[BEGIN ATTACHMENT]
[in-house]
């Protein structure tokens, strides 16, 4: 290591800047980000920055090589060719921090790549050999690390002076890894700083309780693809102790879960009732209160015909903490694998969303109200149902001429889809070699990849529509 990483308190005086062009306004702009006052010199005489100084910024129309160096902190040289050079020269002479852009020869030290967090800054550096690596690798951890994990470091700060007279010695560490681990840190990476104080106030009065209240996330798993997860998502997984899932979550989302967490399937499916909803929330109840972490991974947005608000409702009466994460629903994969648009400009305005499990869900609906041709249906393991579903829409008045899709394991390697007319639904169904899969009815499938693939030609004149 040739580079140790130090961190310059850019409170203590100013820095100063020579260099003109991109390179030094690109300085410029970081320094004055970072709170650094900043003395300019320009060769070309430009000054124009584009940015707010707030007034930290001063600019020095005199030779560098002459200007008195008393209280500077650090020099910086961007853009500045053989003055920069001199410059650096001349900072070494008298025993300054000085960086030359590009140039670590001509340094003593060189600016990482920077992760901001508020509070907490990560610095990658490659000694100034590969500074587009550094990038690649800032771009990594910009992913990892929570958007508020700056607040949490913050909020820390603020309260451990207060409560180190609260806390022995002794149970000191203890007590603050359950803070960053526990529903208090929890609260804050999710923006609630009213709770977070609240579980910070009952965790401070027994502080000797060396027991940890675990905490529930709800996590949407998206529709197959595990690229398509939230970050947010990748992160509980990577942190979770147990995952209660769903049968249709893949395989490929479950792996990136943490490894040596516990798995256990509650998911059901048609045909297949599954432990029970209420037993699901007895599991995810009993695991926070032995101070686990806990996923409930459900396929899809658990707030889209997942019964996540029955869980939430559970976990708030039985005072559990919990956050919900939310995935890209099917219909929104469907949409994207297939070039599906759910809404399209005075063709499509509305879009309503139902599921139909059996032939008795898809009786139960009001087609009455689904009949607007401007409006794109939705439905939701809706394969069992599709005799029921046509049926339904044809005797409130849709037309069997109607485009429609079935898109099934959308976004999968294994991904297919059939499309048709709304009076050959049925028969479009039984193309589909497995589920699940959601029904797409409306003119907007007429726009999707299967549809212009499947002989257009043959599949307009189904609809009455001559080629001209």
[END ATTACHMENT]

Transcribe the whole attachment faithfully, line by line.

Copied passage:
[in-house]
């Protein structure tokens, strides 16, 4: 290591800047980000920055090589060719921090790549050999690390002076890894700083309780693809102790879960009732209160015909903490694998969303109200149902001429889809070699990849529509 990483308190005086062009306004702009006052010199005489100084910024129309160096902190040289050079020269002479852009020869030290967090800054550096690596690798951890994990470091700060007279010695560490681990840190990476104080106030009065209240996330798993997860998502997984899932979550989302967490399937499916909803929330109840972490991974947005608000409702009466994460629903994969648009400009305005499990869900609906041709249906393991579903829409008045899709394991390697007319639904169904899969009815499938693939030609004149 040739580079140790130090961190310059850019409170203590100013820095100063020579260099003109991109390179030094690109300085410029970081320094004055970072709170650094900043003395300019320009060769070309430009000054124009584009940015707010707030007034930290001063600019020095005199030779560098002459200007008195008393209280500077650090020099910086961007853009500045053989003055920069001199410059650096001349900072070494008298025993300054000085960086030359590009140039670590001509340094003593060189600016990482920077992760901001508020509070907490990560610095990658490659000694100034590969500074587009550094990038690649800032771009990594910009992913990892929570958007508020700056607040949490913050909020820390603020309260451990207060409560180190609260806390022995002794149970000191203890007590603050359950803070960053526990529903208090929890609260804050999710923006609630009213709770977070609240579980910070009952965790401070027994502080000797060396027991940890675990905490529930709800996590949407998206529709197959595990690229398509939230970050947010990748992160509980990577942190979770147990995952209660769903049968249709893949395989490929479950792996990136943490490894040596516990798995256990509650998911059901048609045909297949599954432990029970209420037993699901007895599991995810009993695991926070032995101070686990806990996923409930459900396929899809658990707030889209997942019964996540029955869980939430559970976990708030039985005072559990919990956050919900939310995935890209099917219909929104469907949409994207297939070039599906759910809404399209005075063709499509509305879009309503139902599921139909059996032939008795898809009786139960009001087609009455689904009949607007401007409006794109939705439905939701809706394969069992599709005799029921046509049926339904044809005797409130849709037309069997109607485009429609079935898109099934959308976004999968294994991904297919059939499309048709709304009076050959049925028969479009039984193309589909497995589920699940959601029904797409409306003119907007007429726009999707299967549809212009499947002989257009043959599949307009189904609809009455001559080629001209």